Certain types of domestic legislation in the Isle of Man, however, may be signed into law by the Lieutenant Governor, using delegated powers, without having to pass through the Privy Council.
The Channel Islands continued to be governed by the Kings of England as French fiefs, distinct from Normandy, until the Hundred Years' War, during which they were definitively separated from France.
"The Crown" is defined differently in each Crown Dependency.
In Jersey, statements in the 21st century of the constitutional position by the Law Officers of the Crown define it as the "Crown in right of Jersey", and that this comprises "the collective governmental and civic institutions, established by and under the authority of the Monarch, for the governance of these Islands, including the States of Guernsey and legislatures in the other Islands, the Royal Court and other courts, the Lieutenant Governor, Parish authorities, and the Crown acting in and through the Privy Council." Although the dependencies are British possessions of the Crown, and are not sovereign nations in their own right, the power to pass legislation affecting the islands ultimately rests with their own respective legislative assemblies, with the assent of the Crown (Privy Council, or in the case of the Isle of Man in certain circumstances the Lieutenant-Governor)., the Channel Islands have been governed as two separate Bailiwicks known, respectively, as the Bailiwick of Jersey (comprising the island of Jersey and uninhabited islets such as the Minquiers and Écréhous), and the Bailiwick of Guernsey (comprising the islands of Guernsey, Sark, Alderney, Brecqhou, Herm, Jethou and Lihou).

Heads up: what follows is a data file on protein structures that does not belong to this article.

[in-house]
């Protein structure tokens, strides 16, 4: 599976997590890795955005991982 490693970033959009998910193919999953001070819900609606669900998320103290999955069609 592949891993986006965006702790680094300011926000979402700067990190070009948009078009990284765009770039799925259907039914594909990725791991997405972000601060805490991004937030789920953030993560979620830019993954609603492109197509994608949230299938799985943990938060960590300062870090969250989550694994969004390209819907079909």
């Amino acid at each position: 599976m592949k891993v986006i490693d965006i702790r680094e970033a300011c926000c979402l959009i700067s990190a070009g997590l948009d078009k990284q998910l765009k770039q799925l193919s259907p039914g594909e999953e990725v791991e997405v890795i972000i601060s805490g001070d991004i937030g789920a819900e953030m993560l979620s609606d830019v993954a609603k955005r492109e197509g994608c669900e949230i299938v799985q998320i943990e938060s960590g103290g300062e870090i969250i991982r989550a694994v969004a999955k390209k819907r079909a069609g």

Subsequent marriages between Kings of England and French nobles meant that Kings of England had title to more French lands than the King of France.
When the King of France asserted his feudal right of patronage, the then-King of England, King John, fearing he would be imprisoned should he attend, failed to fulfil his obligation.